EDEN PRAIRIE, Minn. --- Blaine Readler used to turn on his television every time he left home. He did this because an operating television makes a great burglar repellent. When a burglar sees the flickering glow of a TV through the curtains, he generally "knows" somebody is home, and he moves on to an easier target. One evening it occurred to Blaine that all the burglar saw was the light cast through the curtains, not the actual images shown on the power-hungry television. It seemed a shame to waste all that energy producing a picture enjoyed by no one. Blaine, being an engineer by trade, proceeded to invent FakeTV -- a tiny little device that replicates the light produced by a TV, but none of the images.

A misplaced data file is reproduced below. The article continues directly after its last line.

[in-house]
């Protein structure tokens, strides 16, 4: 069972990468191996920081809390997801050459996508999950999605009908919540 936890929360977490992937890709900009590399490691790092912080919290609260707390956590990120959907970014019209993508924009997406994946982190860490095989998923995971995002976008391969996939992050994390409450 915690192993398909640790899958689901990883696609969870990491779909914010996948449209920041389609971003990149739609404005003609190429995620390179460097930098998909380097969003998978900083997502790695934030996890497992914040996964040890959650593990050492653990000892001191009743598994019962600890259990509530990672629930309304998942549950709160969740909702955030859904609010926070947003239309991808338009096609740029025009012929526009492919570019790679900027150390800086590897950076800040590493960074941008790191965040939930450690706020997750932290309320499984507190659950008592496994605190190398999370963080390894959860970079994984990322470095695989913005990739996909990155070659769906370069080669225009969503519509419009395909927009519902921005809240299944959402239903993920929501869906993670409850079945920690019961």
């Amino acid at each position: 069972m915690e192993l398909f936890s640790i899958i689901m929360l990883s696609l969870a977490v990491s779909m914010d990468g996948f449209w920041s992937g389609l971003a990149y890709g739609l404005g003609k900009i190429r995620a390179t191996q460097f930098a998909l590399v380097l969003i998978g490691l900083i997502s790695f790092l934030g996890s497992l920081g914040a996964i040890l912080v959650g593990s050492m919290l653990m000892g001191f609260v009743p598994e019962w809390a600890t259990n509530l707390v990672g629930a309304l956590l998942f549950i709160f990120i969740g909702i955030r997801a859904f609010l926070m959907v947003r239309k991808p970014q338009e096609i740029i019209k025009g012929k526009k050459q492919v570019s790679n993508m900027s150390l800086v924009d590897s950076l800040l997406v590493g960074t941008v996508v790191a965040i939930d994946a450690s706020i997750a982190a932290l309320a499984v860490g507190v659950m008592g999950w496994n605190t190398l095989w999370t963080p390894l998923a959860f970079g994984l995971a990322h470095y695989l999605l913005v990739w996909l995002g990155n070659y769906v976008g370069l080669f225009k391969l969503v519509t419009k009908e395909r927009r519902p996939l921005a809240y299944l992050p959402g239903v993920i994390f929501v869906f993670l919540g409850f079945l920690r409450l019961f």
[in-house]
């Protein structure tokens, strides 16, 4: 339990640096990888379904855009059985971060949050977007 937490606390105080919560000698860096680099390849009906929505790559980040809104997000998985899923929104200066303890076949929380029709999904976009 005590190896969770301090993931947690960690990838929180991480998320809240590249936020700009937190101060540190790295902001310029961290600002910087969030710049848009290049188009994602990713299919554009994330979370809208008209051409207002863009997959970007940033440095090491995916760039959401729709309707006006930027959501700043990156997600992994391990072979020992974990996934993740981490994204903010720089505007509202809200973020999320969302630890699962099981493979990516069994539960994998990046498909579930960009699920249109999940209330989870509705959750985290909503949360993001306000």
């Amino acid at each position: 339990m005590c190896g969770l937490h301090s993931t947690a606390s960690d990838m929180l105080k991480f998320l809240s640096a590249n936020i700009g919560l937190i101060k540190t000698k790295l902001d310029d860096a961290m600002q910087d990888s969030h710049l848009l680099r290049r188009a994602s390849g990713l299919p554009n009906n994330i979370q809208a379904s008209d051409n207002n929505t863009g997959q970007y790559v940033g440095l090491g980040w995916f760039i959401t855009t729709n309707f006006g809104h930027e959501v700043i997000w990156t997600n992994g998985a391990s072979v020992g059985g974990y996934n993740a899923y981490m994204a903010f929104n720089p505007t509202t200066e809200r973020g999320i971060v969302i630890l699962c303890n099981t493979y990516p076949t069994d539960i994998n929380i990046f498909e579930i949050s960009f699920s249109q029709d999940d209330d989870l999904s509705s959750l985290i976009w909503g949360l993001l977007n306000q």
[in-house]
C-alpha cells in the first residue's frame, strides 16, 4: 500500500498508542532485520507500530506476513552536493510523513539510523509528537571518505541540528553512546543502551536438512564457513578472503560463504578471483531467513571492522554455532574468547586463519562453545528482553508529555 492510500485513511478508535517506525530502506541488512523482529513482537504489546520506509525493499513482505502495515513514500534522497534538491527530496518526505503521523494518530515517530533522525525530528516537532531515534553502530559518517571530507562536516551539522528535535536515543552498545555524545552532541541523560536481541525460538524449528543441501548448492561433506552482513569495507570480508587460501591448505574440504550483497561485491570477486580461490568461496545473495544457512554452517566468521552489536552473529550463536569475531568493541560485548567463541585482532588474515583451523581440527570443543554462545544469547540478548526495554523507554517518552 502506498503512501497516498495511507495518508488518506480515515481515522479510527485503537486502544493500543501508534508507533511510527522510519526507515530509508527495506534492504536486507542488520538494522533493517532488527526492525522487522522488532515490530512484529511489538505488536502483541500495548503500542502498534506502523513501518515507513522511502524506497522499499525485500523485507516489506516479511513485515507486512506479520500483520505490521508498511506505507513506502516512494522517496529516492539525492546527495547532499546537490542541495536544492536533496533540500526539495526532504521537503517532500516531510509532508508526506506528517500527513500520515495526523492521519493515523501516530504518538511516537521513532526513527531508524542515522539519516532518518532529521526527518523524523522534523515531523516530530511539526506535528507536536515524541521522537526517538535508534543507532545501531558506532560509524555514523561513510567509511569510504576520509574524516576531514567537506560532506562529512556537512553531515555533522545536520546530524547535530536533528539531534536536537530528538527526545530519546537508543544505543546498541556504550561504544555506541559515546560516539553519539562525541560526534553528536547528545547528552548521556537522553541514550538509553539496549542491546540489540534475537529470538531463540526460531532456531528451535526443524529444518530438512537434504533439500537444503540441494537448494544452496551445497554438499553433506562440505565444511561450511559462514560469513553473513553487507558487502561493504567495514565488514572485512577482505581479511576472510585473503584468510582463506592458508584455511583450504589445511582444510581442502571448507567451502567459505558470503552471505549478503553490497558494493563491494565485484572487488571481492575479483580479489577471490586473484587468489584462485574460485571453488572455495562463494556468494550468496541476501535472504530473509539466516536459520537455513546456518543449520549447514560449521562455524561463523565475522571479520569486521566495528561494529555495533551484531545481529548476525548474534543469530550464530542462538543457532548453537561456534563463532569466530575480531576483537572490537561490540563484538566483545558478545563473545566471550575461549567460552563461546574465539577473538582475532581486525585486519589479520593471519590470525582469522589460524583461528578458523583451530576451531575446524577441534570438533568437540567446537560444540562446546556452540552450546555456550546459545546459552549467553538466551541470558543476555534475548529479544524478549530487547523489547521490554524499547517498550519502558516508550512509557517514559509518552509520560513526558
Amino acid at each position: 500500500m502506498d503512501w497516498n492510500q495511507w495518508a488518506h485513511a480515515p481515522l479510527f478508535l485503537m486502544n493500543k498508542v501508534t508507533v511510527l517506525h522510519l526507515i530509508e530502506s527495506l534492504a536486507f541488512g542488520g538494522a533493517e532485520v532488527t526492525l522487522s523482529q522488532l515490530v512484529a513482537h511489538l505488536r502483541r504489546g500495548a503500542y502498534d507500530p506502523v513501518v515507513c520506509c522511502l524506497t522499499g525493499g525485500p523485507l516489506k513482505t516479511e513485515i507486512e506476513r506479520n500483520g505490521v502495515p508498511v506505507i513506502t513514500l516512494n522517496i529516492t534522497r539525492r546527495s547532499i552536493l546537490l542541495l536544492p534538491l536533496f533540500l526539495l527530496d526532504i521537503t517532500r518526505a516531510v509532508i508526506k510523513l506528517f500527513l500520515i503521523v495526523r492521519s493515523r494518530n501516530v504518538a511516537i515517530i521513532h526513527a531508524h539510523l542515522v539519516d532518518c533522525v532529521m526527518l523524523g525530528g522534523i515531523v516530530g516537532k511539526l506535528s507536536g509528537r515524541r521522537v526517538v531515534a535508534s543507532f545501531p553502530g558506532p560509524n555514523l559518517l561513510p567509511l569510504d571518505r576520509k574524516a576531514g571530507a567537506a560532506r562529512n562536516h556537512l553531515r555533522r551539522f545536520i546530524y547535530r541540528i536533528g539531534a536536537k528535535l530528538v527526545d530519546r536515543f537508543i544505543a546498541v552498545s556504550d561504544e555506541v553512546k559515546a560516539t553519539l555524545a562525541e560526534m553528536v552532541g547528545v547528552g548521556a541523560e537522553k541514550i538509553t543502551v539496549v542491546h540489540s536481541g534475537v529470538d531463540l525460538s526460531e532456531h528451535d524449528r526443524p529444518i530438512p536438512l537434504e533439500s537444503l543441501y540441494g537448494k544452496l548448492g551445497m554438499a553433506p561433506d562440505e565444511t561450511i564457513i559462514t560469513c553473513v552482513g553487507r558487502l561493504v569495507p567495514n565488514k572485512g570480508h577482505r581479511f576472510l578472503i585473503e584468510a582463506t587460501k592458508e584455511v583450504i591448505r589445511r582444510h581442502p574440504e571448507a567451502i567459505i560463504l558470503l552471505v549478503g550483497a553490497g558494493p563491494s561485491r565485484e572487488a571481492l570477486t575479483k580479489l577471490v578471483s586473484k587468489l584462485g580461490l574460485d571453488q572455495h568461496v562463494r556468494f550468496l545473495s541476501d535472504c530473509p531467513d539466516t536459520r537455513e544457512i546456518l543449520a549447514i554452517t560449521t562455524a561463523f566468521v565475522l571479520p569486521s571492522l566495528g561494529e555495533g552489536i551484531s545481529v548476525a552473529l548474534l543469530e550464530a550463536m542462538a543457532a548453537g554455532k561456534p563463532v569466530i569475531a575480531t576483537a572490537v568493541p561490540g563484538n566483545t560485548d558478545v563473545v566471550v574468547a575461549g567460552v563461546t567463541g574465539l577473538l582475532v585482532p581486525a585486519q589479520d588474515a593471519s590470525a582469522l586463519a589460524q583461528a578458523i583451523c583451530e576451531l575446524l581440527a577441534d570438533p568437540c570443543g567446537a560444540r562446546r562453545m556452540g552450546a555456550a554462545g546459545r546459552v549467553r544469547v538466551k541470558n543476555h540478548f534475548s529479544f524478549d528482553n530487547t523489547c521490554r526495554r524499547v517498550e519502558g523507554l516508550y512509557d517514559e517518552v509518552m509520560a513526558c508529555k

It also consumes one-hundredth of the energy required by a real TV.
Blaine partnered with an electronics manufacturer, Opto-Electronic Design, Inc., to carefully study the light produced by a real television.
Viewed from outside the home, FakeTV is essentially indistinguishable from a real television. Even when viewed side by side, test subjects were unable to tell the effects of the real television from those of the impostor.
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Considering some people leave their televisions on for days at a time when they leave home -- they waste of energy. LCD televisions gradually get dimmer with time, so it is also a waste of resources to use up the life with nobody watching. One customer says she needed the television on to fall asleep, and now she uses her FakeTV, which costs under $40. That is an application Blaine did not anticipate.
For more information, visit www.faketv.com.
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